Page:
:paperclip: 1 | c. Option set ‘Product status’:

:warning:Front or backend workflows for adding products to orders:

You need to make sure that when your clients create product lists, these products lists are not just created on a standalone mode, each referencing to the order - but that they are also added to their parent Order. In other words, when you look at your orders in your database, you need to see the list of products, as such:

Indeed, the fact that you are referencing each product to its parent’s order does NOT mean that these products are added to the order. It means that if you use a search expression you will be able to output products (by searching for all products that reference a given order).

This adding operation can be configured as a front end workflow or a database trigger. If you need help on this aspect let me know. The rest of this explanation is based on the axiom that your products are added to their parent orders as they are created.

:memo: 2 | Backend configuration

To configure your DBT, you will need to head to your “Backend workflows”.
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:warning:At this point in time, the backend features are available only in Personal Plan (29$/month) and above.

Here is the path to create a “New Database trigger event”:
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Now I will try to explain in simple terms why I will be proceeding in the following way, because it may seem a tad backwards at first.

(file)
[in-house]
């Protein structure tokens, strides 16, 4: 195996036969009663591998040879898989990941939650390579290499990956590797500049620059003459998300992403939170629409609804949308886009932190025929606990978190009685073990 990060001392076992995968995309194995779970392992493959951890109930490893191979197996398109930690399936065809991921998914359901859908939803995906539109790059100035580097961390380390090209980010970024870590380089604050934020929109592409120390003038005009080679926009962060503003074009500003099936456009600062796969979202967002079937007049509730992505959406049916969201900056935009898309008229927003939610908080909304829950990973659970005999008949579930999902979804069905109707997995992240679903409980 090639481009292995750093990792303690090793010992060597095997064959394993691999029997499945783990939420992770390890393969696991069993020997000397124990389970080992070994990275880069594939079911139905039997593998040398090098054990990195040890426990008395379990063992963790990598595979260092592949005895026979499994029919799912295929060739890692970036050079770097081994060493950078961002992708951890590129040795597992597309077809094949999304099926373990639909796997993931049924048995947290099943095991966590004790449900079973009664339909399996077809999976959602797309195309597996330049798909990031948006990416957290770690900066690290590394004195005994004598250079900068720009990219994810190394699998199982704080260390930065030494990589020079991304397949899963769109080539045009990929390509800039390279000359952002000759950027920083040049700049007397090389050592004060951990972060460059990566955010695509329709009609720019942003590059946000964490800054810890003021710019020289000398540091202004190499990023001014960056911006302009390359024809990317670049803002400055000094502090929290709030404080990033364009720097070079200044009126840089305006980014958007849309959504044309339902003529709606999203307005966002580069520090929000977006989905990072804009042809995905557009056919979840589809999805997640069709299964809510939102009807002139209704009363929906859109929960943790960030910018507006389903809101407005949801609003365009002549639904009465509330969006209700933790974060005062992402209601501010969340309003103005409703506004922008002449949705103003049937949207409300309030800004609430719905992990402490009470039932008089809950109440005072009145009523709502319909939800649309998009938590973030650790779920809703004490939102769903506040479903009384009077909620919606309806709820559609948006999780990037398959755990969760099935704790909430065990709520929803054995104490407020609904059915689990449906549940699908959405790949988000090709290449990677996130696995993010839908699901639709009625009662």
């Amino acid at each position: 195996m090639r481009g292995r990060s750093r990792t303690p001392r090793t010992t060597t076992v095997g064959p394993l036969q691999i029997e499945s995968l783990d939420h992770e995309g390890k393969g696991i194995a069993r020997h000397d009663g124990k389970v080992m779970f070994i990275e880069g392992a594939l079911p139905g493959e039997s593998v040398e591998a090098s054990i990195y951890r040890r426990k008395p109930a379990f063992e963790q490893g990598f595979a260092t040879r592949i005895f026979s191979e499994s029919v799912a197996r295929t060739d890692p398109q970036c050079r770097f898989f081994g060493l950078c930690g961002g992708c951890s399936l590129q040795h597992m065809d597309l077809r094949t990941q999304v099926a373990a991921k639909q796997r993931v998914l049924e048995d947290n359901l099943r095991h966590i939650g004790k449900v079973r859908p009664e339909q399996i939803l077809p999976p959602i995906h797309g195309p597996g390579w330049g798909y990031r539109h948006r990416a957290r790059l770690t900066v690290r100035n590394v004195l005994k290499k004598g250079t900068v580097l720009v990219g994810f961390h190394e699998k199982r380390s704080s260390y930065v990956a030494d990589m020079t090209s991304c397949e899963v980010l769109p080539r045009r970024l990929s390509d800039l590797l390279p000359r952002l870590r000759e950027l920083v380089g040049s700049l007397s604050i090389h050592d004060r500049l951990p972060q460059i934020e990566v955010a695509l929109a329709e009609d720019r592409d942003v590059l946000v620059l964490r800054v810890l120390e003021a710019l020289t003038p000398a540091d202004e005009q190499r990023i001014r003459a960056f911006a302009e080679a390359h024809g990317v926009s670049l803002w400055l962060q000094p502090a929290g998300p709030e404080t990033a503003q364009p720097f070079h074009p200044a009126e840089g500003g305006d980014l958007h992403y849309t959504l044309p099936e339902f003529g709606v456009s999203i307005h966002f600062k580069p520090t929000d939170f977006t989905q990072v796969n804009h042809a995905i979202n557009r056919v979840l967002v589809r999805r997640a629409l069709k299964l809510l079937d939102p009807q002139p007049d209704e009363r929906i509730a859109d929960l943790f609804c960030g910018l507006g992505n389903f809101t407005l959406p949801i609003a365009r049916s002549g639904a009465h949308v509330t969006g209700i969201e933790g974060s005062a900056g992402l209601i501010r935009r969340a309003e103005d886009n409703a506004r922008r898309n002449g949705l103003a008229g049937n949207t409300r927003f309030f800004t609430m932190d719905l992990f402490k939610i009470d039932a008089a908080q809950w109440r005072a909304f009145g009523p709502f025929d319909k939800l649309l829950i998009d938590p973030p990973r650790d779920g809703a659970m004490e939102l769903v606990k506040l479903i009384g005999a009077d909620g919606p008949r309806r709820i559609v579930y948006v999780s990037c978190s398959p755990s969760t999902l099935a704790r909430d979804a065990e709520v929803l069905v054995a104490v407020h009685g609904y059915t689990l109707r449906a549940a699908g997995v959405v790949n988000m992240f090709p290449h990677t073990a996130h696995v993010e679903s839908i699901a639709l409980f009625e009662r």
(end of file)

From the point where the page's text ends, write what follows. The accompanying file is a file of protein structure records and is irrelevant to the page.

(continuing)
I am going to ask my “pair of ears” to listen for an event, not at the level of the Order datatype, but at the level of the individual Product. This is because my trigger will originate from the fact that a change is made to the status of a given product - a chang to “shipped” - and from there we work our way upwards to see if the order referenced in that product has ALL of its products at status “shipped” or not. The reason for this is that if we ask our pair of ears to listen out for changes at the Order level, it will not detect changes in the referenced product’s respective statuses, as these statuses are in another data type. In other words, when you set up a DBT, the event you are listening for must be directly impacting the datatype you are pointing to, and not impacting a field of a referenced element. Here we are checking for the “status” field of each product, so if our starting point is Orders, you see that we are trying to listen for a field that is underlying to a referenced Datatype. Our DBT will not fire. I learned this the hard way which is why I am insisting on this point, because it can drive one crazy for a while.